Link to this page: http://www.socialistparty.org.uk/issue/311/11679
End Fat Cat Rule
FORMER ICI boss and management guru John Harvey-Jones calls huge fat-cat executive pay "obscene and unnecessary." But the fat cats ignore this rebuke from a fellow boss - they're sneering all the way to the bank.
Senior directors of Britain's top companies got an average 23% rise last year, making them 84% better-paid over the last three years, despite a slump on the stock markets.
The average pay of a chief executive - including bonuses, share options and incentives, is now well over £1.6 million a year.
A Guardian survey shows a record 190 directors of companies in the FTSE-100 were paid over £1 million last year. One director, BHP mining boss Brian Gilbertson, got a gold mine of his own with a total pay deal worth £9.1 million, then had a row with the board and left with a £16 million departure gift.
New City of London guidelines say directors should "take account of shop-floor pay" when giving themselves huge increases. But many ordinary employees are being made redundant through the failings of their system, while average earnings are up just 3% and take home pay is in reality declining (see article below).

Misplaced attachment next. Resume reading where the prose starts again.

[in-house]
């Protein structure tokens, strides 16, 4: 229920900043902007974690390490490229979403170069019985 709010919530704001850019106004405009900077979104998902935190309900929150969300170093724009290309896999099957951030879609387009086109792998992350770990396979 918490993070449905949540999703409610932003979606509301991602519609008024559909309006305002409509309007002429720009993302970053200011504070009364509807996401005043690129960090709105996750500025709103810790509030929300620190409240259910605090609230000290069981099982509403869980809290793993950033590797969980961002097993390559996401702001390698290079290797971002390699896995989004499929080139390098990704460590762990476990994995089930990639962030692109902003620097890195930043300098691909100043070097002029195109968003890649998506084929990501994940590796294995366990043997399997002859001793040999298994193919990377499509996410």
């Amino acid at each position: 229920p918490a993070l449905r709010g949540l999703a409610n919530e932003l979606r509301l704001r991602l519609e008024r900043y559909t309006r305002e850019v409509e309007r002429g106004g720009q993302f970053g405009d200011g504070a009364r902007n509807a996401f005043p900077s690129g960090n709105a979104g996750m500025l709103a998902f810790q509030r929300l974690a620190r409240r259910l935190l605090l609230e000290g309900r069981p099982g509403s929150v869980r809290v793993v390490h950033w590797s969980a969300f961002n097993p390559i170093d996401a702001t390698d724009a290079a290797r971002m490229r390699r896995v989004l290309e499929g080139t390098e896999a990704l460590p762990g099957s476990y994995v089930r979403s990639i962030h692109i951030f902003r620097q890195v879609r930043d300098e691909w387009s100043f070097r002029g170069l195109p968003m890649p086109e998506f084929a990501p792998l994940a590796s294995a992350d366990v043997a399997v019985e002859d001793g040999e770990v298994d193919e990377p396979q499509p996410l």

Pampered fat cats get huge signing-on fees - James Nicol of Tomkins received nearly £2 million. They then get golden goodbyes like Gilbertson's when they go.
They get huge pension pots - Sir Richard Sykes of GKN has built up £15 million to help him survive when he retires.
They get share options which could make them rich if their company does well - Matt Barrett of Barclays got well over £11 million worth of Barclays' shares - he's not likely to get a stroppy letter from his bank manager.
Fat-cat pay at a time when workers are facing the dole and/or reduced wages is just the clearest sign of an unequal capitalist system which creates terrible poverty in the midst of wealth worldwide.
Join our battle for a socialist alternative to remove society from the rule of fat-cat capitalists and their political defenders and run it to meet people's needs.
In The Socialist 9 August 2003: